I remember the warm and fuzzy days of
, the Internet darling. Almost exactly a year ago, about a month before the San Jose, Calif.-based online auctioneer went public, I wrote a column in the
San Jose Mercury News
that essentially told investors to believe the hype on eBay. Its profitability, seasoned management team and nifty new market would make it a hit, I opined.
That call still looks pretty good today, even at Tuesday's close of 99 9/16, down from a late April high of 234 but far above a split-adjusted offering price of 6 in September.
What's clear from Monday's second-quarter earnings conference call, however, is that eBay's feel-good atmosphere is a thing of the past. That doesn't mean the stock is finished. But the glow is gone. Once eBay was devoted to "community," fun and domination of a niche market it created, drawing many of its users to invest in eBay stock as well. Now it restricts its community from listening to the most crucial part of its conference calls (the Q&A), exudes corporate seriousness and faces competition from the likes of
Once eBay's executives were open and accessible. Now snippy people answer the phones and give confusing and contradictory answers. Users gripe about customer service, and outages are now part of Net industry lore. It wasn't that surprising, after all, when Monday's Webcast ended abruptly, as
reported that evening. A publicist told him -- erroneously, it turns out -- the outage was unplanned.
Wags said eBay never could grow into its valuation. Untrue. It has. eBay has begun behaving just like other $12.5 billion-dollar companies: arrogantly.
We're not talking about fundamentals here. A company worth billions but that has quarterly revenue of $49.5 million and "consolidated net income excluding the effects of noncash and one-time merger-related charges" of $5.1 million doesn't trade on fundamentals. (Alas, eBay has joined its fellow Netizens whose pro-forma-but-for-this-and-that reporting would make an accounting professor cringe.)
We're talking about perception. So when eBay cuts off its conference call just as the question-and-answer session is cranking up, the great unwashed (reporters, eBay employees, even investors who find the Web more convenient) perceive an arrogant company with something to hide.
An eBay spokesman says the company simply is following "standard industry practice" in closing the Q&A to the public. A spokeswoman for
Yahoo! Broadcast Services
, says otherwise: Standard practice for Broadcast.com's "hundreds" of customers, she says, is to Webcast the entire call.
"eBay's gonna do what eBay's gotta do, and we believe it is doing and will do the right thing," the quotable Mary Meeker of
Morgan Stanley Dean Witter
told clients Tuesday. She was referring to eBay's aggressive spending on marketing, technology and developing its newly acquired businesses.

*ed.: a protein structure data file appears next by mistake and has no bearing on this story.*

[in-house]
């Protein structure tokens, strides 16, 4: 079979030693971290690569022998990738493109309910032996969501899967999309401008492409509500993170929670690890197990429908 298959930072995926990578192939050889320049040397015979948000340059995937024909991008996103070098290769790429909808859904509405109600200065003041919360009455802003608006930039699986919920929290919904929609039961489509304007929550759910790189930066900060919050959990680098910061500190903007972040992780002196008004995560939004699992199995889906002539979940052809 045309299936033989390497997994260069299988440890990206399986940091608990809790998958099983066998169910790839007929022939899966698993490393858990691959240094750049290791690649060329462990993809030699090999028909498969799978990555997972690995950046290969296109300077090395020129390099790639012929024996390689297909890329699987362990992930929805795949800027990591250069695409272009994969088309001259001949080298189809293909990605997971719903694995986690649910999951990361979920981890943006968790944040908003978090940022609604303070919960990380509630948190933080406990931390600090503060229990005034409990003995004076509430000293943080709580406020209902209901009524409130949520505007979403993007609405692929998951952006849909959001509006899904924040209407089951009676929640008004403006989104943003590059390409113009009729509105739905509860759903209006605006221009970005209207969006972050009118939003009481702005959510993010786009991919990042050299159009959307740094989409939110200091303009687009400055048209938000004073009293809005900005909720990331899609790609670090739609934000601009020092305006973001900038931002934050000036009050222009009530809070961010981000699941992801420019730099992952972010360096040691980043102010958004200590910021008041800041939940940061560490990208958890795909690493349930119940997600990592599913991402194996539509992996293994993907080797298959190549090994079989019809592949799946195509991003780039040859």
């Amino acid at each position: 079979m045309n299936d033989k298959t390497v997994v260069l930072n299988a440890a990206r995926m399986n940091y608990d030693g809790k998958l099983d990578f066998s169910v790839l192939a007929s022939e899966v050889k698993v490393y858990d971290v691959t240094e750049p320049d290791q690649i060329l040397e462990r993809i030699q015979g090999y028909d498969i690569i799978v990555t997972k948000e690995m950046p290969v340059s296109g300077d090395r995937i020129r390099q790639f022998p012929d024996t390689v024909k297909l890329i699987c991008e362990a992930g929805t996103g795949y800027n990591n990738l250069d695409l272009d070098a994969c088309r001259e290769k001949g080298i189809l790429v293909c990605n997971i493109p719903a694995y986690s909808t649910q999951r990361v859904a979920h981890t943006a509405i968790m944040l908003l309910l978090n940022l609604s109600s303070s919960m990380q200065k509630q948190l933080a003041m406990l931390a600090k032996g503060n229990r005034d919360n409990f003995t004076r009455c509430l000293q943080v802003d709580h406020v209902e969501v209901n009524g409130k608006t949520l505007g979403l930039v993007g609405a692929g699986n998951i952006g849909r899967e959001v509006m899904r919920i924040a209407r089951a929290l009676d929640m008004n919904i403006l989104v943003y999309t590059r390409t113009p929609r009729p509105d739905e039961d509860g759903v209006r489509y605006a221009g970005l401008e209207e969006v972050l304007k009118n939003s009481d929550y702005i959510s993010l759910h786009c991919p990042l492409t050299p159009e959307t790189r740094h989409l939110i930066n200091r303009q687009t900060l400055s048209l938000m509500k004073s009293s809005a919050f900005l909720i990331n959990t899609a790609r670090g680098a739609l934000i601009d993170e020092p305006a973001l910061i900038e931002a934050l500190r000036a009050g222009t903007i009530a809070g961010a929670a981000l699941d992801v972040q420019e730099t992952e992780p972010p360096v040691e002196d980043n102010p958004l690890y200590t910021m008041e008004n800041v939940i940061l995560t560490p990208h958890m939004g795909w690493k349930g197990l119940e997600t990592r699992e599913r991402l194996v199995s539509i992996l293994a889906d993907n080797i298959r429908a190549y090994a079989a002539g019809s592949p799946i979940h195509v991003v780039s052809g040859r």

But eBay, which couldn't pry free an executive Tuesday to chat about the quarter, increasingly will find it is judged not as last year's favorite but just like everyone else.
What's in a 'Tracker'? Ask Microsoft Shareholders
Writing about tracking stocks seems to provoke more questions than answers.
proposed "tracker," current shareholders likely would reap tangible benefits. The company isn't talking about the tracker until its top executives make up their mind what to do, so it's impossible to describe a tracking stock that doesn't yet exist. But based on chats in the hallways at the company's analyst day last week and informal feedback from Microsoft, here's what shareholders might be able to expect.
Because Microsoft already owns all its Internet assets, if it were to do a tracking stock it would place them out in a separate company that Microsoft would continue to own. Revenue, expenses and, therefore, losses, would shift to the dot-com, raising Microsoft's earnings, but lowering its share count. Microsoft shareholders likely would receive shares in the dot-com in a tax-free distribution.
That's different from what
planning when GE's
combine certain interests to form
. Short answer on what's in it for GE shareholders: not much, other than GE's piece of a potentially valuable dot-com stock after having traded in just a few million dollars in revenue. The only way to get NBCi stock now is to own Xoom.com, which will morph into NBCi after the merger.
The dot-com story for Microsoft's shareholders could be considerably rosier.
Of Run Rates, Receivables and Revenue
Most people in most circumstances use revenue and sales interchangeably. And most of the time that's OK. But when it comes to a software company, like
, one needs to be careful with the lingo.
item here Friday about the Santa Clara, Calif.-based company, which makes software that protects networks and computers from viruses and other maladies, unfairly characterized it as having a $100 million run rate because it recorded $25 million in revenue in the second quarter.
Network Associates' second-quarter revenue was $25 million, but that's because it was unstuffing a distribution channel of already sold software.
for the quarter, which the company discussed on its July 22 conference call but not in its press release, were about $200 million. This means that although the company recognized revenue of $25 million, it wrote orders for sales of nearly nine times that.
estimates the company will record revenue for 1999 of about $681 million. That's a far cry from the former billion-dollar goal, but far more than the $100-million jab in this space Friday.
Adam Lashinsky's column appears Mondays, Wednesdays and Fridays. In keeping with TSC's editorial policy, he doesn't own or short individual stocks, although he owns stock in TheStreet.com. He also doesn't invest in hedge funds or other private investment partnerships. Lashinsky writes a monthly column for Fortune called the Wired Investor, and is a frequent commentator on public radio's Marketplace program. He welcomes your feedback at